Dean Chaney, however, points out that medical scientists disagree over the extent to which cotton dust can be blamed for lung damage in a worker, especially if the worker smokes tobacco. It is far cheaper for companies to monitor lung capacity (and to transfer affected workers) than it is to buy and install air filtration equipment, he says.
* Workers pay and benefits. Wages in the textile industry have consistently lagged behind the average pay of manufacturing industries in the US. Textile unions have fought long and hard to organize and press for what they consider fair wages and benefits. The National Labor Relations Board has accused the J. P. Stevens Company, in particular, of illegal antiunion actions. (The company and the Amalgamated Clothing and Textile Workers signed their first labor contract in October after a 17-year union organizing effort. The contract affects some, but not all, of Stevens's mills.)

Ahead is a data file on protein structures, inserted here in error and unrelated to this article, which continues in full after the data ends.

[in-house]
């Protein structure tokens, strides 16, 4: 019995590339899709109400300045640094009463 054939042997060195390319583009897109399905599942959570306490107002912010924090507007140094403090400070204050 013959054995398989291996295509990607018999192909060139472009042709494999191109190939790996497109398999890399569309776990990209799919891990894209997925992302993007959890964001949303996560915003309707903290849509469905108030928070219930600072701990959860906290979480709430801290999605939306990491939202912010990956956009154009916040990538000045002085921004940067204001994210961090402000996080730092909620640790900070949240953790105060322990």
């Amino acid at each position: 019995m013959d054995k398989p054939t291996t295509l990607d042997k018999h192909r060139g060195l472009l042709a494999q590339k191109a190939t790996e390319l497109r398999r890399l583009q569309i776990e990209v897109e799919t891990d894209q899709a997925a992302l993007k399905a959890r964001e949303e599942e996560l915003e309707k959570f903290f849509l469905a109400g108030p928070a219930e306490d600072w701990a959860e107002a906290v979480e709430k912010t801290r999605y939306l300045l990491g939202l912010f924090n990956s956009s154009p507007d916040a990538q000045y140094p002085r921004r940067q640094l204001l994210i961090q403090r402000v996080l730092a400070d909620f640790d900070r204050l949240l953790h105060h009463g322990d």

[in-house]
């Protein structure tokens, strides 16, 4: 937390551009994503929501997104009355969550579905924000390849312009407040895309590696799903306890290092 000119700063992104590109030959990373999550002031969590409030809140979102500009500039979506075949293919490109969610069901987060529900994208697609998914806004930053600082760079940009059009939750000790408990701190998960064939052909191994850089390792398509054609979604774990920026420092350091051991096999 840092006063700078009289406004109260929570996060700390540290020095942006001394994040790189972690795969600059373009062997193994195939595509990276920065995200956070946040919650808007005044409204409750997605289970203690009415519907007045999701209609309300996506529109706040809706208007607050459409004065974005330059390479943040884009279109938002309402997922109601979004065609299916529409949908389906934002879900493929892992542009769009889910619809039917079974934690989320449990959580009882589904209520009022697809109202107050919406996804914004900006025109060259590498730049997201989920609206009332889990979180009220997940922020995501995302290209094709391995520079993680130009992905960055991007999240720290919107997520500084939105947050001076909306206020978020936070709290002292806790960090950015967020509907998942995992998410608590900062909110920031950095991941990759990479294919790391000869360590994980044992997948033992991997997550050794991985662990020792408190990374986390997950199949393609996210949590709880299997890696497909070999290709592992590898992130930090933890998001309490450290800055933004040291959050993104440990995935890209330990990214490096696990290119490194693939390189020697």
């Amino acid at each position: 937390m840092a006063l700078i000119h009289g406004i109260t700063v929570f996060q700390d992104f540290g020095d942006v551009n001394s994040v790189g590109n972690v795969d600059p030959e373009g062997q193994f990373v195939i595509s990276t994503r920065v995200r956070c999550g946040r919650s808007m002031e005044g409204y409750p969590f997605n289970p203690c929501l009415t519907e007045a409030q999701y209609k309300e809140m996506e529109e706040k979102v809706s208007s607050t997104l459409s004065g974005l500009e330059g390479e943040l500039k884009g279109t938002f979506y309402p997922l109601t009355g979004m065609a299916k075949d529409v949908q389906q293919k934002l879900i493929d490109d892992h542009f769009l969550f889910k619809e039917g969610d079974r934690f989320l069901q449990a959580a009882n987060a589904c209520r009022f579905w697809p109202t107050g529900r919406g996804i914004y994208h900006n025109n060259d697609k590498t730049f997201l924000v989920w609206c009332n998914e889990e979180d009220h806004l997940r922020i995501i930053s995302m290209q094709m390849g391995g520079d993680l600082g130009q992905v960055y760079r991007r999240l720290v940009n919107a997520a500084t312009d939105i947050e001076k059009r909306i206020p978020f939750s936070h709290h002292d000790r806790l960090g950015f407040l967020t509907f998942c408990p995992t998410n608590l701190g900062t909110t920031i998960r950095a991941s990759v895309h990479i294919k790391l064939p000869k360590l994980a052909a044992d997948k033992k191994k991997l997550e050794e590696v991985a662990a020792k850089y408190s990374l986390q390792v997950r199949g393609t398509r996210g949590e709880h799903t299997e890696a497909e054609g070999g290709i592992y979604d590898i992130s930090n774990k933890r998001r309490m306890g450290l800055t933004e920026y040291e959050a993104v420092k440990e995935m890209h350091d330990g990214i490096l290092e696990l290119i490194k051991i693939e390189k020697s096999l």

* A gradual decline in the number of textile workers and an increase in the amount of work done by machines. The number of textile workers in the US has shrunk from 919,000 in 1976 to 875,000 this year, according to the ATMI.
The decrease in the work force (often due to attrition) and the introduction of the efficient new machines have boosted productivity, according to ATMI economist Wino.
Productivity gains in the textile industry, he says, have been averaging about 4 percent a year for the past 20 years, compared with an average 2 percent gain for all industries.
There are currently 6,000 companies involved in the textile industry, according to ATMI. As some of the less efficient, or import-battered companies (mostly in the apparel industry) fold or cut back sharply in their work forces, the more efficient ones are forging ahead, with their sights on overseas sales.